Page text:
Assistant Professor of Old Testament/Hebrew Bible
Stanford University, BA; Harvard Divinity School, MTS, Princeton Theological Seminary, PhD
Justin Michael Reed joined the faculty at Louisville Seminary in 2018. Among his contributions to the life of the seminary has been his involvement in various efforts at building up our ability to become an antiracist institution. This includes his leadership on multiple committees dedicated to the implementation and assessment of antiracist pedagogy and policies.
In all of the courses on the Hebrew Bible that he teaches, he enjoys introducing students to reception history (which he describes as history of consequences), ideological criticism, and how the concepts of race and ethnicity can relate to our interpretation of biblical texts. These teaching interests are also present in his publications. For example, in Justin’s dissertation he explores the ways in which a shared ideological bias that he calls a “presumption of Canaanite guilt” has guided the vast history of consequences of Noah’s curse, then he offers a new interpretation of Genesis 9:18 - 29 that rejects this bias; in an essay in an edited volume, he places the history of consequences of the character Ham from this same biblical text in conversation with Darren Aronofsky’s 2014 film, Noah; and in a forthcoming encyclopedia entry for Oxford Biblical Studies Online, he explores how the concept of race can be a theoretical lens in analysis of the Hebrew Bible.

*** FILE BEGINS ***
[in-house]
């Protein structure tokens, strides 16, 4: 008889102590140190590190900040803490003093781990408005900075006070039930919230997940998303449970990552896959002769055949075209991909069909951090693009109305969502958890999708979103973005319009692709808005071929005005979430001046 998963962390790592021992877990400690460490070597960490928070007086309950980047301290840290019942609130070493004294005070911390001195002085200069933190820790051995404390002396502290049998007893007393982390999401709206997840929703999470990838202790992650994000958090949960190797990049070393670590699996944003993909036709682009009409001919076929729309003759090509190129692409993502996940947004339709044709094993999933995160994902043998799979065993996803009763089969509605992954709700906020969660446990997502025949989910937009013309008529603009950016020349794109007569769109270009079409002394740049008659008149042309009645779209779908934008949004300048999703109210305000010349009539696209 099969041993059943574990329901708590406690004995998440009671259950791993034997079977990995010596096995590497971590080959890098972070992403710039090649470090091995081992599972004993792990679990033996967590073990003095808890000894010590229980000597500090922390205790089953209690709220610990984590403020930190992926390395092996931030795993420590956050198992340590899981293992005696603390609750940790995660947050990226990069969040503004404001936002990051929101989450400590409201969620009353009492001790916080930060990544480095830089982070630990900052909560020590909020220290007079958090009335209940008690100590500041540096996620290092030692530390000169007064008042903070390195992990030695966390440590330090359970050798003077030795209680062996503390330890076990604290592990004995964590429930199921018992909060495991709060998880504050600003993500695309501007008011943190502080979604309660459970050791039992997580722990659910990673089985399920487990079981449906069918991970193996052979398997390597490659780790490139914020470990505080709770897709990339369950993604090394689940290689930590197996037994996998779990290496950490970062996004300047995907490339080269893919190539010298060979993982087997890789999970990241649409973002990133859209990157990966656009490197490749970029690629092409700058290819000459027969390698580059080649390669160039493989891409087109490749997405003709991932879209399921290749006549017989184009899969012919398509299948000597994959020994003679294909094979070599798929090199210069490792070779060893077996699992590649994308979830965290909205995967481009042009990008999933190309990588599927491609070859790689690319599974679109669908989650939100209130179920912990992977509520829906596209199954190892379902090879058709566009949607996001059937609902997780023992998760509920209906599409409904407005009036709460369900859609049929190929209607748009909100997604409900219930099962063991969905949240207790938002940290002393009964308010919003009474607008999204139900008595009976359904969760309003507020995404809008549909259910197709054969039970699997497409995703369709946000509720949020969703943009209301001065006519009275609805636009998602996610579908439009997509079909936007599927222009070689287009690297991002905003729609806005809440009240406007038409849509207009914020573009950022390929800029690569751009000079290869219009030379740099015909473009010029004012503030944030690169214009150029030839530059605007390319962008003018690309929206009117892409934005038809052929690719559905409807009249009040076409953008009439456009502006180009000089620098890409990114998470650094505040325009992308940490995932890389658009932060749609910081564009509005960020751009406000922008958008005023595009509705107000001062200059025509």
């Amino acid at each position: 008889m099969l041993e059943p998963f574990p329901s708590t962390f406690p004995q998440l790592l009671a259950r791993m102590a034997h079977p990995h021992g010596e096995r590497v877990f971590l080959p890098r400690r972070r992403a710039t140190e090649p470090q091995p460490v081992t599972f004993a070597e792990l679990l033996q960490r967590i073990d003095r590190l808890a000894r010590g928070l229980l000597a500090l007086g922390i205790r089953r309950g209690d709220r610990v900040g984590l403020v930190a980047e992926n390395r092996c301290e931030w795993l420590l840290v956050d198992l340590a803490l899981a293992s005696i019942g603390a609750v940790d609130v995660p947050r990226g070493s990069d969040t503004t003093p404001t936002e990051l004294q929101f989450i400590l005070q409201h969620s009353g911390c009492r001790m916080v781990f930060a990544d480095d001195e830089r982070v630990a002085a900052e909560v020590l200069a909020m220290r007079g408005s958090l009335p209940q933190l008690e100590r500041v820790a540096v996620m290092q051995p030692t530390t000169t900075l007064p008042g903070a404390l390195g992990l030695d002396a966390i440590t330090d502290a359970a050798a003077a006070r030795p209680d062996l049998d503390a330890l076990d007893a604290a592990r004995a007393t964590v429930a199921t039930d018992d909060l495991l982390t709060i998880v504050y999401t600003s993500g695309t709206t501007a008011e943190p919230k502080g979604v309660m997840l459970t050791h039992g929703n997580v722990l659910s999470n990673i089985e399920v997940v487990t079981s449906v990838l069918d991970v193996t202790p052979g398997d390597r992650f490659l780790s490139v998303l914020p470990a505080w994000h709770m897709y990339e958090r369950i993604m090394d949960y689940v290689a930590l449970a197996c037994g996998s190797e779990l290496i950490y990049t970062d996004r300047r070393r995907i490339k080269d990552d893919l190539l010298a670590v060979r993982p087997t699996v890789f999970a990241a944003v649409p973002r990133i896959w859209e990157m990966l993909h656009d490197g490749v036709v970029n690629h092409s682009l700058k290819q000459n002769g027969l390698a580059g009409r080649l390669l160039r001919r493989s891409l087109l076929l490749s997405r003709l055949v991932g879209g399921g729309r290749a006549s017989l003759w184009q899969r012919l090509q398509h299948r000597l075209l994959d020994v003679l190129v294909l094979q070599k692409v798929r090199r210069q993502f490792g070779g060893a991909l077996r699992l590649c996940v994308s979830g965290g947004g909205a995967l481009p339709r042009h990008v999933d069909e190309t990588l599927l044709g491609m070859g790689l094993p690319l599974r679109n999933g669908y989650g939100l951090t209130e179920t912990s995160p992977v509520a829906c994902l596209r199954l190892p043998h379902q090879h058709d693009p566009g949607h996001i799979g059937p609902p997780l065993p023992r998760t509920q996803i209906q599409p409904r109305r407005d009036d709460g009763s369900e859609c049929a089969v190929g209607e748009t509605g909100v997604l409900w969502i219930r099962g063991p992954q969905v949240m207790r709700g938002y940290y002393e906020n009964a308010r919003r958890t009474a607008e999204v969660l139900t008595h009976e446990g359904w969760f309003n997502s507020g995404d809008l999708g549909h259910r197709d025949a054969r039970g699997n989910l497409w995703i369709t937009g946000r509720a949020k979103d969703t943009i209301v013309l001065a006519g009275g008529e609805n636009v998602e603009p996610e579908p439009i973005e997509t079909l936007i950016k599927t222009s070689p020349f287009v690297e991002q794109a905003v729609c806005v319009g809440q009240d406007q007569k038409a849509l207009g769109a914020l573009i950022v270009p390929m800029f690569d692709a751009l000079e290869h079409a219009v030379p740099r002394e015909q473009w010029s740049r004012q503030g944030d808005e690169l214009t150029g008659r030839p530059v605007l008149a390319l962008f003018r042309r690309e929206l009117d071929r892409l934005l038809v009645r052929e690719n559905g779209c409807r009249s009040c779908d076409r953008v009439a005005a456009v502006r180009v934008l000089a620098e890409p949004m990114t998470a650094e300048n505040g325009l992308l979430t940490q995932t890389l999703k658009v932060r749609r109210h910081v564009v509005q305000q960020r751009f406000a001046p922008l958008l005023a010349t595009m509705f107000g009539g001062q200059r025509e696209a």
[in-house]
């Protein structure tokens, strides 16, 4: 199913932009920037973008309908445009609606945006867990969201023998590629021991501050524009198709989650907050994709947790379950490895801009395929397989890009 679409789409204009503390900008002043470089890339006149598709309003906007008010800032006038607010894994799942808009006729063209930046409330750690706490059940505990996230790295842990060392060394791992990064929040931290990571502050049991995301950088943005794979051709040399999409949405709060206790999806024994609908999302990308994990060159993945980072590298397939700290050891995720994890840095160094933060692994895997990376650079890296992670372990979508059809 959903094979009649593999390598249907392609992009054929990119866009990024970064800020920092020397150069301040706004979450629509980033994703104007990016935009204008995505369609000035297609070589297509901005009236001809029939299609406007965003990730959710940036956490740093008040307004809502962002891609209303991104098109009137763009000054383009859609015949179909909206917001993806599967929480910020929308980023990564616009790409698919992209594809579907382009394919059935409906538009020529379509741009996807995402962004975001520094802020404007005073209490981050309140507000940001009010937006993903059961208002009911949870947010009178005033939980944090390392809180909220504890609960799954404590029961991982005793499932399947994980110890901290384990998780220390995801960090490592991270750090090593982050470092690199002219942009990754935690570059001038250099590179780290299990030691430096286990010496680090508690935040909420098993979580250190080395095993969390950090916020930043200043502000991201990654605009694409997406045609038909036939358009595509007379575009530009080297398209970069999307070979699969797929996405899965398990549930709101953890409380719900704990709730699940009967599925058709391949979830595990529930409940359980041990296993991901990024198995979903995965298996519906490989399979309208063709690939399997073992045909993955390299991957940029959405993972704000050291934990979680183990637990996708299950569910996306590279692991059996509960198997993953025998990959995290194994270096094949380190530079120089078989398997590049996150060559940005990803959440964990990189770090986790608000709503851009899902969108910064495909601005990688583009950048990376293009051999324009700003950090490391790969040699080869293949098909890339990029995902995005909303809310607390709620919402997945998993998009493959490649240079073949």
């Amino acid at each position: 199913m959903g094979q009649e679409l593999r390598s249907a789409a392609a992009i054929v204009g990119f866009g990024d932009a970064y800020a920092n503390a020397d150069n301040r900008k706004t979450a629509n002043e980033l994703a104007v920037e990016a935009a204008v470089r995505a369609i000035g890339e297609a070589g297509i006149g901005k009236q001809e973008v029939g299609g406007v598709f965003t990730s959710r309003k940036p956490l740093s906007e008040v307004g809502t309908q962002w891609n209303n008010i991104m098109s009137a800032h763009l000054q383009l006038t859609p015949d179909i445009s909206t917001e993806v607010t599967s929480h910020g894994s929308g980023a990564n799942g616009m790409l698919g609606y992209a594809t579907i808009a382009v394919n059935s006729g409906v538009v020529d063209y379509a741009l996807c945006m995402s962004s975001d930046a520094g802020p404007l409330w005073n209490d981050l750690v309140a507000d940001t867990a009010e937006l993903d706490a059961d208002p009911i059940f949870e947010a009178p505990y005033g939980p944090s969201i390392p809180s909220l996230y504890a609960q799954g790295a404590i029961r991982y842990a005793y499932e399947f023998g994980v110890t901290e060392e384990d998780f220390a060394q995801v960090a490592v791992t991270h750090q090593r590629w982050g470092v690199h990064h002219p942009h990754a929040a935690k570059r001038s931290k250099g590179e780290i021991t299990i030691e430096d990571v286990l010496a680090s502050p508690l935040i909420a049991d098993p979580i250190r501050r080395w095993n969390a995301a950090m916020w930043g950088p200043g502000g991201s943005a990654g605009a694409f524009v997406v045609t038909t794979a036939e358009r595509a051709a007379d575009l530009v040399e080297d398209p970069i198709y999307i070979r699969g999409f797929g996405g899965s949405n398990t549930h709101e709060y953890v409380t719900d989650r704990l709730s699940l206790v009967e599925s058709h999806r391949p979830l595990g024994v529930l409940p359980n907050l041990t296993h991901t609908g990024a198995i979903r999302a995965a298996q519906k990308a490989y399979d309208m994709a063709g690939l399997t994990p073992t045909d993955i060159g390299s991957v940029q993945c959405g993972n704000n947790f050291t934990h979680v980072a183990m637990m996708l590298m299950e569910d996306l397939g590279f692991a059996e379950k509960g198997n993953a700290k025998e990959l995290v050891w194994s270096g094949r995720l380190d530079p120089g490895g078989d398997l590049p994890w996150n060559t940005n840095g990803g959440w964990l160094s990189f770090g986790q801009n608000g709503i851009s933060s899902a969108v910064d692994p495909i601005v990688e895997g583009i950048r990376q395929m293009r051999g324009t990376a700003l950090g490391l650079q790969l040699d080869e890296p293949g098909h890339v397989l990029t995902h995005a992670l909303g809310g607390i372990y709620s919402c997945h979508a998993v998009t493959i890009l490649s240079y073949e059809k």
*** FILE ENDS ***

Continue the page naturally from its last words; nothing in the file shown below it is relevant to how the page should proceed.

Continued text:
In 2014, Justin was ordained as a Baptist reverend by Reverend Brandon Thomas Crowley, PhD, at Myrtle Baptist Church in West Newton, MA. He has preached, taught, lectured, and led Bible studies at churches in his hometown of Los Angeles, his wife’s home church in Seattle, and various other churches in Kentucky, Massachusetts, and New Jersey.
Justin is married to attorney Catherine Howard, who serves as a public defender for Jefferson County; and they are the proud parents of Jordan Matthew Howard-Reed.
“I believe that how we interpret the Bible has a deep connection to who we are in the world. At Louisville Seminary, I have the privilege of teaching students who are already deeply committed to compassion and justice. Therefore, I love guiding our students to critique ways of reading that go against these goals; and I enjoy walking with students as we discover ways of reading that bring about compassion and justice.”